Israelis have been impressed by the authenticity of Biden’s friendship with their country and the Jewish People. However, at the same time, they can’t help wondering—together with others in the world—about the durability of their famed relationship with Washington.

Notwithstanding his prediction that “there’s no possibility of the Democratic Party or even a significant portion of the Republican Party walking away from Israel,” the president represents a generation with lived memories of the Holocaust and the subsequent founding of Israel. That institutional memory is fading rapidly.

Biden insists that the United States won’t walk away from the Middle East, but experiences like the 2021 US withdrawal from Afghanistan suggest an alternate future. Great regional stock now being put in the promise of innovative frameworks such as the Abraham Accords, the emerging Middle East Air Defense alliance, and the I2U2 Group—India, Israel, the UAE, and the US—comes partly to offset the prospect of such a retreat.  

It’s deeply ironic that the hedge against an annulment of America’s Catholic marriage with its Middle Eastern allies should be a robust coalition between the Jewish state and its Muslim neighbors.

Shalom Lipner, nonresident senior fellow with the Atlantic Council’s Middle East Programs.

Biden and Israel must convince future Democrats the relationship ‘remains a worthy cause’

What is most striking from Biden’s first trip to Israel as president isn’t just the substance of the trip, but also the immense warmth of his visit. It has been clear from the outset that, among other objectives in visiting, Biden wanted to ensure that the Israelis felt his deep fondness for the country, which they very much have. 

From his speech at Ben Gurion Airport to his emotional visit to Yad Vashem, Biden has brought his signature, personable touch to Israel. Biden’s personal affection for Israel and support for Zionism stand in contrast to his Democratic predecessor Barack Obama, whom Israelis may best remember for his chilliness towards them, or even Donald Trump, whose support for Israel often seemed overtly political and opportunistic.

Biden’s strong support for Israel—like the president himself—can seem like a relic of a Democratic party of the past. At a time when Biden’s polling within his party is at a historic low and progressive criticisms of Israel are at a historic high, his support for Israel could come at a cost. Progressives—including members of Congress—have criticized the trip at length, further highlighting the rift in the party over Israel. But Biden, to his credit, is undeterred: his visit has reaffirmed that moderate Democrats still support a strong US-Israel relationship, are committed to advancing normalization, and will help the region counter a nuclear Iran.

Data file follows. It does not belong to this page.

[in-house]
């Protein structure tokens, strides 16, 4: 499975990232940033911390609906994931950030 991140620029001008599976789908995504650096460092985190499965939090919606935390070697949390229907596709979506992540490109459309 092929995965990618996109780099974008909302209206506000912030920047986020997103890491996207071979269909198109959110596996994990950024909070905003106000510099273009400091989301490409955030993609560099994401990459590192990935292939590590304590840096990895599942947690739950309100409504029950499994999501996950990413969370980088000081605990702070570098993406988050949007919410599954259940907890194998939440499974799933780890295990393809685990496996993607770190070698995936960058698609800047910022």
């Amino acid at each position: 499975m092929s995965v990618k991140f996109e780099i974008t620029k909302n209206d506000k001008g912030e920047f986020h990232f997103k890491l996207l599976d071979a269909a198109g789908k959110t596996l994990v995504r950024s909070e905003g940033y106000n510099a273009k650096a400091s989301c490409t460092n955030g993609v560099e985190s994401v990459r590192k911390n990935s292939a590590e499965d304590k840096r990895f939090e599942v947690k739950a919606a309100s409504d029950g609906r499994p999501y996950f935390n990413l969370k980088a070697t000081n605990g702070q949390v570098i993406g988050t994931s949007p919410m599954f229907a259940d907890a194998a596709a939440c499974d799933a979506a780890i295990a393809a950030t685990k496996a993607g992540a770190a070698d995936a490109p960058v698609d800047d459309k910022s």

Yet much work is to be done. If Israelis hope to enjoy the same embrace from future Democratic presidents, Biden and Israelis must convince the next generation of Democrats that the partnership between historic allies remains a worthy cause.

Carmiel Arbit, nonresident senior fellow with the Atlantic Council’s Middle East Programs.

Biden’s Middle East trip has implications for the Iranian people

Criticism has been abundant and expectations have been set low for President Biden’s trip to the Middle East. Yet, in the wake of Russia’s war in Ukraine, which has created a new world order with implications yet to evolve, the US president’s visit to the region is highly significant.

After Eastern Europe, the Middle East is in closest proximity to Russia. Besides energy, critical trade routes pass through the region. As we experienced last year with the ship in the Suez Canal, any blockage would be an immense bottleneck for the world economy. While uniting the region against Iran is said to be one of the stated objectives of this trip, any such infrastructure would be in place against Russia should it be needed.

As for the trip’s implications for Iran, life will be more difficult for the average Iranian. The failure to revive the Joint Comprehensive Plan of Action (JCPOA) would result in more sanctions and impediments to the Iranian economy. While the regime will be weakened, it is unlikely that the West would want regime change, since it would insert instability and uncertainty into an already volatile region. To exert control, the regime will likely resort to more suppression and violence vis-à-vis its citizens.

Nadereh Chamlou, nonresident senior fellow with the Atlantic Council’s Middle East Programs.

Biden’s threats against Iran are par for the course

President Biden’s trip to Israel seemed like business as usual: commitment to the security of Israel, declaring that both countries will use any means to prevent Iran from acquiring a nuclear weapon, and the US emphasis on the two-state solution. In this regard, Biden’s trip to Israel isn’t significant and is in line with his predecessors. Also noteworthy in regard to Iran’s nuclear program, is that US presidents have never ruled out the possibility of using military force. Biden only stated the policy more explicitly when he said that the US would use “all elements of its national power.”